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Artistry and Heritage with Francisco Moreno

Time & Space

Artistry and Heritage with Francisco Moreno

Posted on 10/10/23

In honor of Hispanic Heritage Month, we sit down with Dallas-based artist Francisco Moreno. In this interview, we delve into Moreno's evolving perspective on art, the enchantment of his creative process, and his unique fusion of tradition and innovation.

How has your perspective on art evolved since you began your journey as an artist?

I think as a young person and as a young artist, there was this anxiety to produce something to be heard and to get attention. Perhaps the ego was more involved. As I’ve gotten older, I’ve realized that that doesn’t matter so much, but what does matter is the ability to get lost in my curiosity and to figure out what are the things in art that drive me, that inspire me, and how I can continue to pursue those ideas.

What role does emotion play in your creative process?

I wouldn’t use the word emotion, but I would use the word magic. There is a certain energy that works that inspire me have, and I try to pull from that energy to create something new that is more personal to me.

How do you balance traditional art practices and contemporary techniques?

Where I have found freedom is in the rules and parameters of the past. There has been a dialogue in art making for thousands of years and I like tapping into that and thinking of myself as just a continuation of that process. Inevitably we live in contemporary times, and have access to contemporary techniques, so they make their way into the work.

How do your Mexican roots influence your art, both directly and subtly?

My Mexican roots can make their way into the work via Mexican art history and cultural influence. Indirectly, having grown up in a different country and then moving to the United States, I am a person of two worlds and two realities and for me it is important for my work to communicate that duality.

Are there any specific elements or themes from Mexican culture or history that you often find yourself drawn to in your work?

I love ancient American art history, pre-Colombian art history, colonial painting, Mexican modernism, and Mexican muralism. Honestly, I love it all so it’s hard to pick, but that’s what makes what I do so incredible. I’ll never run out of things to look into.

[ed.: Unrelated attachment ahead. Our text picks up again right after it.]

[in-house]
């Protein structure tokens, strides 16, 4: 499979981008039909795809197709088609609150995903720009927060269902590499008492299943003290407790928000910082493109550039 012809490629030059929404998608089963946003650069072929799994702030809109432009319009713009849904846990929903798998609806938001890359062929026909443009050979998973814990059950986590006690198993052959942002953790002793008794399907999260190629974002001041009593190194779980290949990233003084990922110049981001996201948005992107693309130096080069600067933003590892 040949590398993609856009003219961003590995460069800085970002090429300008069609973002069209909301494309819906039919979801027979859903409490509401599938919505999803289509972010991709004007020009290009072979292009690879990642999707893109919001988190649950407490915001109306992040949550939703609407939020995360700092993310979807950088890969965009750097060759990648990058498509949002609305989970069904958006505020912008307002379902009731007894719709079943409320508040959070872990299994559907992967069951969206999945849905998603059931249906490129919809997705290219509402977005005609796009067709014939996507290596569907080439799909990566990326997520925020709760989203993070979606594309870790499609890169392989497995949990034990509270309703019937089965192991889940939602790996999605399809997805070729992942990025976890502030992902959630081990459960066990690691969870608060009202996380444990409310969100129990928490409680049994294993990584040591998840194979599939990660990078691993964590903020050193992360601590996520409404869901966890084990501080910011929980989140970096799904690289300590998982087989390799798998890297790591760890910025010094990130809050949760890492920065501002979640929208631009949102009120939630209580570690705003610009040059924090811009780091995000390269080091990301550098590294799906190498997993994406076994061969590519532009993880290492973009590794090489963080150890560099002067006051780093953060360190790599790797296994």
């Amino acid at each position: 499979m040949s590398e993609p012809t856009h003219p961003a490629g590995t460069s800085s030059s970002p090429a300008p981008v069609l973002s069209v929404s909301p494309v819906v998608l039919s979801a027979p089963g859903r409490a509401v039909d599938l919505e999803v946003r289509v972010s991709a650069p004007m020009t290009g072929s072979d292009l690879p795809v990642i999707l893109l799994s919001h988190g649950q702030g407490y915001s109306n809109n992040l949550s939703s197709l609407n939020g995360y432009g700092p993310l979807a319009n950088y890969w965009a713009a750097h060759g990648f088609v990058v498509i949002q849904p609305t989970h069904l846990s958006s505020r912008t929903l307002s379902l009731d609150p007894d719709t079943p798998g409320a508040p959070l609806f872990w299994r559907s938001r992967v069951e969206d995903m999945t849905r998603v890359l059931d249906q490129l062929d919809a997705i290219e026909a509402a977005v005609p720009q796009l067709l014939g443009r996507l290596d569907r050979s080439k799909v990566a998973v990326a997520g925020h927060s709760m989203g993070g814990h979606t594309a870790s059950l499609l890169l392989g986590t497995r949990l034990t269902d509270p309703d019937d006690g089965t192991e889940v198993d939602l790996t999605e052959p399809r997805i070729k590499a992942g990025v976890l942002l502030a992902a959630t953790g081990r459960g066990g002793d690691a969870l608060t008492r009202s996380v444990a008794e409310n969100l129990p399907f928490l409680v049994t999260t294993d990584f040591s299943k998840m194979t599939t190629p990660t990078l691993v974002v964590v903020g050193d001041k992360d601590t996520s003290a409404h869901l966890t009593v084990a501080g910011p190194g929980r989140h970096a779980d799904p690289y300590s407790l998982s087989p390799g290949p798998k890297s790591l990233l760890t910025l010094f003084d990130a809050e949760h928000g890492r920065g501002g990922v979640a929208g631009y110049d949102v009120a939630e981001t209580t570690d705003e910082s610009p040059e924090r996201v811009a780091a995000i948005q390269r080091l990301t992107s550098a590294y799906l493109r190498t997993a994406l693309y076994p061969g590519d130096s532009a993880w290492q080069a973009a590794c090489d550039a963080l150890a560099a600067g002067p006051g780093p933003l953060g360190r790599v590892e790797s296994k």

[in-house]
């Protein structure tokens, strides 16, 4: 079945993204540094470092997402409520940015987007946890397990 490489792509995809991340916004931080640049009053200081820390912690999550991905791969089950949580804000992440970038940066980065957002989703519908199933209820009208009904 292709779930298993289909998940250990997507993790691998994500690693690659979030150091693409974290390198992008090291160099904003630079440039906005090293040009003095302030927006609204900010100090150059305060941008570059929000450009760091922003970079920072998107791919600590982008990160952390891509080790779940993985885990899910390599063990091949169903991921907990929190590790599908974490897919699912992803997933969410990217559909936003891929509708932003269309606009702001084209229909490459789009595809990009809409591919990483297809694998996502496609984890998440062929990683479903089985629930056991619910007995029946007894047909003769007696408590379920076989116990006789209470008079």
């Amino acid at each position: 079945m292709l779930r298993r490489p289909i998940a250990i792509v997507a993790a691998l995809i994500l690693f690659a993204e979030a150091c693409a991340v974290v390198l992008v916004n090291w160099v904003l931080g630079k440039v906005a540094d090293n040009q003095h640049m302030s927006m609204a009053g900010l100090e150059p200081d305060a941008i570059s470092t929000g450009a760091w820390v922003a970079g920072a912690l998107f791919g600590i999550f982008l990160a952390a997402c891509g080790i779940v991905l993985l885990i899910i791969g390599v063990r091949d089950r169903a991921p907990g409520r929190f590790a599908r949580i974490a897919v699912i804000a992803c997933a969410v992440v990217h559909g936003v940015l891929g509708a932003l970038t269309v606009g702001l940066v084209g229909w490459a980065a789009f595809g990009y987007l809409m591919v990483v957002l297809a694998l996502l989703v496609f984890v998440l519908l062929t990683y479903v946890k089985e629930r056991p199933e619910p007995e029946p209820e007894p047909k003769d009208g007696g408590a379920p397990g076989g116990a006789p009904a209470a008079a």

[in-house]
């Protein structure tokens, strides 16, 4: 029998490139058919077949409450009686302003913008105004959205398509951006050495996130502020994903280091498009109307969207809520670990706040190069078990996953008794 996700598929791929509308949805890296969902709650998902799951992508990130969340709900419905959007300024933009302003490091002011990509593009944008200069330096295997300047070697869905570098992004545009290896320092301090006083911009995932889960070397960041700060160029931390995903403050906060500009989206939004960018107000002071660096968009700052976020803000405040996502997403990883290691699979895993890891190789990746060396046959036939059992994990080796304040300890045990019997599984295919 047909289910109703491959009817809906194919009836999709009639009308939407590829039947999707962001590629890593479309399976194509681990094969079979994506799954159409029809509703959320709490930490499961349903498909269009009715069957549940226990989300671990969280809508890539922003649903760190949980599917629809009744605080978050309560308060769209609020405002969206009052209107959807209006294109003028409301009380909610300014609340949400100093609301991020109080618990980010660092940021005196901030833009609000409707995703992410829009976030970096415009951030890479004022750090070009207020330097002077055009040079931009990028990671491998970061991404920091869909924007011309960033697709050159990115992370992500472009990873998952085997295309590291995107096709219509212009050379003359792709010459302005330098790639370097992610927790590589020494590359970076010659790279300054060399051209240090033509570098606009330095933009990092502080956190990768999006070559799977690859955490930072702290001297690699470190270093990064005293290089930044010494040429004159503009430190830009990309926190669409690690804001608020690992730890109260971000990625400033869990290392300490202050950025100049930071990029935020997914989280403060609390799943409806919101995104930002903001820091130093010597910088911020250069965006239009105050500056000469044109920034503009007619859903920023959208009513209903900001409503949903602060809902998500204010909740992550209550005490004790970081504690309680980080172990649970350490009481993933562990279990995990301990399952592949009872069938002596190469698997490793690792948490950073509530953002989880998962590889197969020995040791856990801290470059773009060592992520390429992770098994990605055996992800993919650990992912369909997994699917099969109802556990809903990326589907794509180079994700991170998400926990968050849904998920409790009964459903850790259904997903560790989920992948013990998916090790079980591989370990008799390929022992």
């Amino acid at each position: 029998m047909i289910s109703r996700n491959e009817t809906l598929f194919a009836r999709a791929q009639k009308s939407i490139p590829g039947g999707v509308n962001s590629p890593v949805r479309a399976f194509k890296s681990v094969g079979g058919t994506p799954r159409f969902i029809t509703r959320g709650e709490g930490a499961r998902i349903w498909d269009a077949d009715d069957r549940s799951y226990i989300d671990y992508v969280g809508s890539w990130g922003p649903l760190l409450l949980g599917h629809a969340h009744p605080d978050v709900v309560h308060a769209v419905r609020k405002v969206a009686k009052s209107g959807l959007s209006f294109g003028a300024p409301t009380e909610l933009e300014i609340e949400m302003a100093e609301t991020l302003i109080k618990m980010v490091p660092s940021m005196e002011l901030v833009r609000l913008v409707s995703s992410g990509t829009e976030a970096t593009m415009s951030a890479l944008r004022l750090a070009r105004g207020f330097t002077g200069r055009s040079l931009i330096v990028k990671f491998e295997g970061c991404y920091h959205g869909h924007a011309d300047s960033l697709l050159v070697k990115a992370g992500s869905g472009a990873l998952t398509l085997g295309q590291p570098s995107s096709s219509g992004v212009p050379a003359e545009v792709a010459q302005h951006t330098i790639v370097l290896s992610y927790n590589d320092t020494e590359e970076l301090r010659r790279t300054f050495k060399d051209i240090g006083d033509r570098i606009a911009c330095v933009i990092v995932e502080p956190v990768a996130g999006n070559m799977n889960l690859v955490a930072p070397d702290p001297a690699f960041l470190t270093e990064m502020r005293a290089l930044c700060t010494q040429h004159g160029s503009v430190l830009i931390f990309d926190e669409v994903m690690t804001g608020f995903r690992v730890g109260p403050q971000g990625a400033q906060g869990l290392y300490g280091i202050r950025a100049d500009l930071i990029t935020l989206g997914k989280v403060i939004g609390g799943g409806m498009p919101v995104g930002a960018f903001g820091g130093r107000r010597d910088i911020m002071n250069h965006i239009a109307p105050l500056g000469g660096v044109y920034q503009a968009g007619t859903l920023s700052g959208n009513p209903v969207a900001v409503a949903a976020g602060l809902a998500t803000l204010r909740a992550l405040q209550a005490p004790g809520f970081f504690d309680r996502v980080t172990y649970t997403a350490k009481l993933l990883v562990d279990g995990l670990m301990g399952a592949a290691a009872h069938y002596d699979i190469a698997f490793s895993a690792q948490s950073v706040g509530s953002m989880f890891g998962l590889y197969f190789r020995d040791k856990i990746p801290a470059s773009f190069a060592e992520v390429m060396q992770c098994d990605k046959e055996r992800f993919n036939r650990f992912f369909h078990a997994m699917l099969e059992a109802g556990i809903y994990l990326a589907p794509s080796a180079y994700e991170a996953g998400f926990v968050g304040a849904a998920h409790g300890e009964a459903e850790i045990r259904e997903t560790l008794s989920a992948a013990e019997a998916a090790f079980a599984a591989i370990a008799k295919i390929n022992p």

How has the Dallas art scene both challenged and nurtured your growth as an artist?

Being an artist in Dallas is conflicting because there’s a lot of room to be who you are. I don’t feel that we have much of an understanding of our historical Latin American art movement such as West Coast or East Coast, so there is room to really invent yourself in a whole new way.

Given the closure of many experimental spaces, How do you envision the future of Dallas's art community?

I think the most important part is for artists to always focus on their work. To not only be engaged in what’s going on locally, but to also think about what’s going on globally. At the end of the day, the artwork speaks for itself, so make sure to just work your ass off and make the best work you can. Yes, go to local openings, but also try to travel as much as you possibly can.

How would you describe the evolution of your artistic style over the years?

I think it really comes down to grit. It’s more about just editing out the things that aren’t so interesting and focusing on the things that are. At the end of the day, it is about communication. My goal is to clearly communicate my ideas and to do that as efficiently as possible.

You mentioned a significant shift in your work after your Italy trip. How do you reconcile these European inspirations with your foundational style and influences?

For the longest time, I worked with black and white because of my color blindness. Fortunately, you can buy glasses that can enhance the color. That, combined with visiting Italy and seeing all of the incredible frescos and paintings, really affected me. There’s a magic to color that I knew I had to learn and tap into, and it has totally added a new layer to my pursuits. I wouldn’t say it’s about reconciling specific things. It’s perhaps about addressing insecurities, or challenges, that you know you need to overcome to push your work to the next level.

How do you see contemporary Mexican art evolving, and where do you feel you fit in that spectrum?

There’s no way to explain how open and how much breadth contemporary Mexican art has. It can be overwhelming to see where I fit in, but all I know is that I have to make things that are true to me and my reality. The rest is out of my control.